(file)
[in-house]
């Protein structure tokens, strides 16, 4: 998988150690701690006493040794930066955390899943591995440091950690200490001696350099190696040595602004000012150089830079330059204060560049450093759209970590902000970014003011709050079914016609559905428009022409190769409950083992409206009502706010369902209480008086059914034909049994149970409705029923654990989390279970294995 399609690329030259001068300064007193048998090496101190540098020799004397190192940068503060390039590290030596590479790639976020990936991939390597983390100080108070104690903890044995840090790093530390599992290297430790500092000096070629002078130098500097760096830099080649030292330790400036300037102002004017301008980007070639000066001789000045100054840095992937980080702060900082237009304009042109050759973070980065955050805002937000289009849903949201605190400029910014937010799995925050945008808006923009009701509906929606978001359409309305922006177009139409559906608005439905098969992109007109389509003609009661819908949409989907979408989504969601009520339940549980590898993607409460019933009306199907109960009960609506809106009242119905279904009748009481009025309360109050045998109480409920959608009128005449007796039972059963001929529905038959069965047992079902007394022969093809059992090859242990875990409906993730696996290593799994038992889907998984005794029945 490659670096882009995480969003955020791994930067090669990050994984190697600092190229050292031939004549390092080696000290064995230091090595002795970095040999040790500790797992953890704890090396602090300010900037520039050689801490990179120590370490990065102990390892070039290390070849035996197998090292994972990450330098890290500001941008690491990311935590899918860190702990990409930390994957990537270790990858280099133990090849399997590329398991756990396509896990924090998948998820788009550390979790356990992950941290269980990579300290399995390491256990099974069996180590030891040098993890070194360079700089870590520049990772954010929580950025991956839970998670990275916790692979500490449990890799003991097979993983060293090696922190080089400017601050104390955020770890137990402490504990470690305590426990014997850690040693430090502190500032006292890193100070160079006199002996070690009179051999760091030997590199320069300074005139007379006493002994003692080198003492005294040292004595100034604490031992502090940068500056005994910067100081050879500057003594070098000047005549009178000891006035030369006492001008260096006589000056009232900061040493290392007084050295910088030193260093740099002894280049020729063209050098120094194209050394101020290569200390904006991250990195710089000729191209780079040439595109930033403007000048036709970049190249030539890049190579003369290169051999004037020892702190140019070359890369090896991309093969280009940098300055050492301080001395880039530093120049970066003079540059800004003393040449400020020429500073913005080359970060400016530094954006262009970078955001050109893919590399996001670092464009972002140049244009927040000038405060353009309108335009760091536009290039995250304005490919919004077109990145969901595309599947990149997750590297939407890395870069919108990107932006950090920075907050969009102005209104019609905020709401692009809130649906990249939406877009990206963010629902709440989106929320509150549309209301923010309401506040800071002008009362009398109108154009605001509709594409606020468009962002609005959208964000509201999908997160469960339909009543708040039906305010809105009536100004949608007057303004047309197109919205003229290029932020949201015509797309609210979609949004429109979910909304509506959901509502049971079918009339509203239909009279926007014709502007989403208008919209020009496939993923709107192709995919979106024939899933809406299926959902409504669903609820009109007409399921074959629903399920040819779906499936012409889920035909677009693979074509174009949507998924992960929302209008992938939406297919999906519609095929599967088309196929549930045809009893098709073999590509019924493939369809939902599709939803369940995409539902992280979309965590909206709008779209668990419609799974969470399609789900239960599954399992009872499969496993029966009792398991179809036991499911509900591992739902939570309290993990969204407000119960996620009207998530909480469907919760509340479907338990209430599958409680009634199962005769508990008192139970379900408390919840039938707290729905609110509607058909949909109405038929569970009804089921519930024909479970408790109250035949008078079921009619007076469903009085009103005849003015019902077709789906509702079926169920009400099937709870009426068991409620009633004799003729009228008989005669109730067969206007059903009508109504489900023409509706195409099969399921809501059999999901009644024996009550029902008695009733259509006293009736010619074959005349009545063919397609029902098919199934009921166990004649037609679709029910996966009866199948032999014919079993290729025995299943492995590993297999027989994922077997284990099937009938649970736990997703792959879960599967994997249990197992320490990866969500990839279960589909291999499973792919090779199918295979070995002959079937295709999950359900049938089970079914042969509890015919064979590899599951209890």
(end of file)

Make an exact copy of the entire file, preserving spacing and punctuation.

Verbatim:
[in-house]
């Protein structure tokens, strides 16, 4: 998988150690701690006493040794930066955390899943591995440091950690200490001696350099190696040595602004000012150089830079330059204060560049450093759209970590902000970014003011709050079914016609559905428009022409190769409950083992409206009502706010369902209480008086059914034909049994149970409705029923654990989390279970294995 399609690329030259001068300064007193048998090496101190540098020799004397190192940068503060390039590290030596590479790639976020990936991939390597983390100080108070104690903890044995840090790093530390599992290297430790500092000096070629002078130098500097760096830099080649030292330790400036300037102002004017301008980007070639000066001789000045100054840095992937980080702060900082237009304009042109050759973070980065955050805002937000289009849903949201605190400029910014937010799995925050945008808006923009009701509906929606978001359409309305922006177009139409559906608005439905098969992109007109389509003609009661819908949409989907979408989504969601009520339940549980590898993607409460019933009306199907109960009960609506809106009242119905279904009748009481009025309360109050045998109480409920959608009128005449007796039972059963001929529905038959069965047992079902007394022969093809059992090859242990875990409906993730696996290593799994038992889907998984005794029945 490659670096882009995480969003955020791994930067090669990050994984190697600092190229050292031939004549390092080696000290064995230091090595002795970095040999040790500790797992953890704890090396602090300010900037520039050689801490990179120590370490990065102990390892070039290390070849035996197998090292994972990450330098890290500001941008690491990311935590899918860190702990990409930390994957990537270790990858280099133990090849399997590329398991756990396509896990924090998948998820788009550390979790356990992950941290269980990579300290399995390491256990099974069996180590030891040098993890070194360079700089870590520049990772954010929580950025991956839970998670990275916790692979500490449990890799003991097979993983060293090696922190080089400017601050104390955020770890137990402490504990470690305590426990014997850690040693430090502190500032006292890193100070160079006199002996070690009179051999760091030997590199320069300074005139007379006493002994003692080198003492005294040292004595100034604490031992502090940068500056005994910067100081050879500057003594070098000047005549009178000891006035030369006492001008260096006589000056009232900061040493290392007084050295910088030193260093740099002894280049020729063209050098120094194209050394101020290569200390904006991250990195710089000729191209780079040439595109930033403007000048036709970049190249030539890049190579003369290169051999004037020892702190140019070359890369090896991309093969280009940098300055050492301080001395880039530093120049970066003079540059800004003393040449400020020429500073913005080359970060400016530094954006262009970078955001050109893919590399996001670092464009972002140049244009927040000038405060353009309108335009760091536009290039995250304005490919919004077109990145969901595309599947990149997750590297939407890395870069919108990107932006950090920075907050969009102005209104019609905020709401692009809130649906990249939406877009990206963010629902709440989106929320509150549309209301923010309401506040800071002008009362009398109108154009605001509709594409606020468009962002609005959208964000509201999908997160469960339909009543708040039906305010809105009536100004949608007057303004047309197109919205003229290029932020949201015509797309609210979609949004429109979910909304509506959901509502049971079918009339509203239909009279926007014709502007989403208008919209020009496939993923709107192709995919979106024939899933809406299926959902409504669903609820009109007409399921074959629903399920040819779906499936012409889920035909677009693979074509174009949507998924992960929302209008992938939406297919999906519609095929599967088309196929549930045809009893098709073999590509019924493939369809939902599709939803369940995409539902992280979309965590909206709008779209668990419609799974969470399609789900239960599954399992009872499969496993029966009792398991179809036991499911509900591992739902939570309290993990969204407000119960996620009207998530909480469907919760509340479907338990209430599958409680009634199962005769508990008192139970379900408390919840039938707290729905609110509607058909949909109405038929569970009804089921519930024909479970408790109250035949008078079921009619007076469903009085009103005849003015019902077709789906509702079926169920009400099937709870009426068991409620009633004799003729009228008989005669109730067969206007059903009508109504489900023409509706195409099969399921809501059999999901009644024996009550029902008695009733259509006293009736010619074959005349009545063919397609029902098919199934009921166990004649037609679709029910996966009866199948032999014919079993290729025995299943492995590993297999027989994922077997284990099937009938649970736990997703792959879960599967994997249990197992320490990866969500990839279960589909291999499973792919090779199918295979070995002959079937295709999950359900049938089970079914042969509890015919064979590899599951209890």